changes which it undergoes when it is
exposed to heat, and the fine colors which
it naturally displays, is peculiarly suited
to the lapidary’s art. Garnets of very
rich color are obtained in Ceylon and
An Extinct Race.— One of the most
remarkable races that ever inhabited the
earth is now extinct. They were known
as the Gaunches, and were the aborigines
of the Canary Islands. In the sixteenth
century pestilence, slavery, and the cruel
ty of the Spaniards succeeded in totally
exterminating them. They are described
as having been gigantic in stature, but
of a singularly mild and gentle nature.
Their food consisted of barley, wheat, and
goat’s milk, and their agriculture was of
the rudest kind. They had a religion which
taught them of a future state of rewards
and punishment after death and of good
and evil spirits. They regarded the vol
cano of Teneriffe as punishment for the
bad. The bodies of their dead were care
fully embalmed and deposited in cata
combs, which still continue to be an object
of curiosity to those who visit the islands.
Their marriages were very solemn, and
before engaging in them, the brides were
fattened on milk.
©I IMI lOSSIL
Pearl Divers.— The following is from
an article in the March number of Put
The boats generally assemble at a late
hour of the night, and when all are to
gether a signal gun is fired, whereupon
they set sail for the banks, which are not
far from the west side of the Persian
Gulf, The purpose is to reach there be
foi e daybreak, so that the divers may be
able to begin the moment the sun rises
abo\e the dark waters. In each boat
there are, besides the pilot, ten rowers
and ten divers. The latter, perfectly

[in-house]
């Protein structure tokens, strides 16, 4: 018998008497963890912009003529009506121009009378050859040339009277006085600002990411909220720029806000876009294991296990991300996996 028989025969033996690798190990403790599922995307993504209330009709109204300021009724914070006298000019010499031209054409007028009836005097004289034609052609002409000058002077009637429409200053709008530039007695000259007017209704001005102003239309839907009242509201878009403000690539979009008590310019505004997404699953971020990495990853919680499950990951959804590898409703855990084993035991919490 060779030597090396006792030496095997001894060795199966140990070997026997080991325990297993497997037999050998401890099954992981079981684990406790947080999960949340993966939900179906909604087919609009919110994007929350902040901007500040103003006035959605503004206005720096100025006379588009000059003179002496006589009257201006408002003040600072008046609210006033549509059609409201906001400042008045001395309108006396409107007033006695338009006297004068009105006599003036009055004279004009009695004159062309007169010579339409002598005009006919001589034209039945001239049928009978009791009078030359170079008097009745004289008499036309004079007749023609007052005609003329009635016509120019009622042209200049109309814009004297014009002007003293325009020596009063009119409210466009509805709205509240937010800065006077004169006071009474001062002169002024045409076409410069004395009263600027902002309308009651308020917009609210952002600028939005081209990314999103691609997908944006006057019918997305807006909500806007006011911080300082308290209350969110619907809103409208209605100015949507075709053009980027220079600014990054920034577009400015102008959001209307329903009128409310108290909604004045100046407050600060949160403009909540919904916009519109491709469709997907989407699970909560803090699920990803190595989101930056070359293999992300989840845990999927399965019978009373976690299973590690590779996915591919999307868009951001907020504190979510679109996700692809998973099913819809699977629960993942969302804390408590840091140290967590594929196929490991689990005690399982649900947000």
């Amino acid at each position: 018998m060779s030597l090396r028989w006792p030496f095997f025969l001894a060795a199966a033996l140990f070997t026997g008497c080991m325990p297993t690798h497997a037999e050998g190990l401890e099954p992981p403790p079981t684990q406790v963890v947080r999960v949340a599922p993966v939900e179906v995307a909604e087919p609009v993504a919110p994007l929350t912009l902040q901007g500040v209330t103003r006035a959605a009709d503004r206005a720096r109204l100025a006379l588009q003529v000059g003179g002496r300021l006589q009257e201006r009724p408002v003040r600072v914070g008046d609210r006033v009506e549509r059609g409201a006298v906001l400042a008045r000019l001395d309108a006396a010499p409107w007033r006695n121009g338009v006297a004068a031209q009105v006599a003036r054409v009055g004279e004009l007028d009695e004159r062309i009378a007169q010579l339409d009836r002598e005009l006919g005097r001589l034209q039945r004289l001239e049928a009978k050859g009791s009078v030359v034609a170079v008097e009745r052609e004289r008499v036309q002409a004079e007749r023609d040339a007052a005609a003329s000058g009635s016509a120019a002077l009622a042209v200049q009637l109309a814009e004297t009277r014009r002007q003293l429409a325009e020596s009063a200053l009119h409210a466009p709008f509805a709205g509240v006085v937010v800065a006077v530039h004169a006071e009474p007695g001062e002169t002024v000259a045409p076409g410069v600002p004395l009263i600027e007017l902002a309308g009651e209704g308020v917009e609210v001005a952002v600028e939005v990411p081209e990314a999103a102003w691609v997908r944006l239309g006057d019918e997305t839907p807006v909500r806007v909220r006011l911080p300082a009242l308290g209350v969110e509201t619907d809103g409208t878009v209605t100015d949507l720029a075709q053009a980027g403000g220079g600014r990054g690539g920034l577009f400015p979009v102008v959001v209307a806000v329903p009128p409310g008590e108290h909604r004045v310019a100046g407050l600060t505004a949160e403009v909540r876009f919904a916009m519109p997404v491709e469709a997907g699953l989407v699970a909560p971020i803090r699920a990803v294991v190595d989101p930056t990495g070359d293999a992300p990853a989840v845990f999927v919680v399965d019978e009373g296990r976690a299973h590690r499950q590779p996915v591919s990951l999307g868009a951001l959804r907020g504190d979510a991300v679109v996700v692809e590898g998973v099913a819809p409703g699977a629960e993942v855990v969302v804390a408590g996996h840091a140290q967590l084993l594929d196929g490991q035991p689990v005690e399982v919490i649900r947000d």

naked, but with their skin well rubbed
with fragrant oil, work five at a time,
leaving the other five to recover and to
recruit in the meanwhile.
Before they jump in they compress the
nostrils tightly with a small piece of horn,
which keeps the water out, stuff their ears
with beeswax for the same purpose,
fasten a net work bag, which is to hold
the oysters, by a string to their waist, and
aid their own descent by a large stone of
red granite, which they catch hold of
with their feet. Then they go quickly
down to the bottom. Here they dart
about as quickly as they can, picking up
with their fingers and their toes, which
they use with wonderful agility, fill their
bag, and shake the rope that is held above
in the boat, in order to be drawn up at
In favorable weather the diver may go
down fifteen times a day ; if the weather
is less propitious, they dive at most five
times. They remain on the average not
over a minute under water ; to stay
there a minute and a half or two minutes
is possible only for a few expert divers,
and can only be reached by extraordinary
efforts. A few who have endured four
or five minutes are spoken of as the men
of genius that adorn a nation’s annals;
and the greatest of divers is a half fabu
lous Indian, who remained full six min
utes under water. The exertion is ex
tremely violent, and generally when the
poor men return to, the surface, blood
flows from nose, ears, and eyes. Hence,
divers are generally unhealthy and, with
out exception, short-lived.
They suffer of heart diseases and
sores, and are easily recognized among
the mixed population of those regions by
their blood-shot eyes, staggering limbs, and
bent backs ; these are a part of their wages.
Sometimes they die suddenly, on reach
ing the surface, as if struck by a shot,
and are seen no more. The stories of
Hume us tlieir number being regularly
slain, in order to throw their limbs to the
sharks for the sake of saving the lives of
the others, or of eye-balls starting out of
sockets, and trympanum of the ear break
ing under the pressure of the water, are,
of course, fables; but the pains and pen
alties of the poor pearl divers are, in all
conscience, sad enough to surround the
fruit of their labor, the beauteous pearl,
with a melancholy interest unknown to
Impeachment in 1678. — The following
is the speech of Earl Caernarvon on the
impeachment of Earl Danby :
My Lords : I understand but little of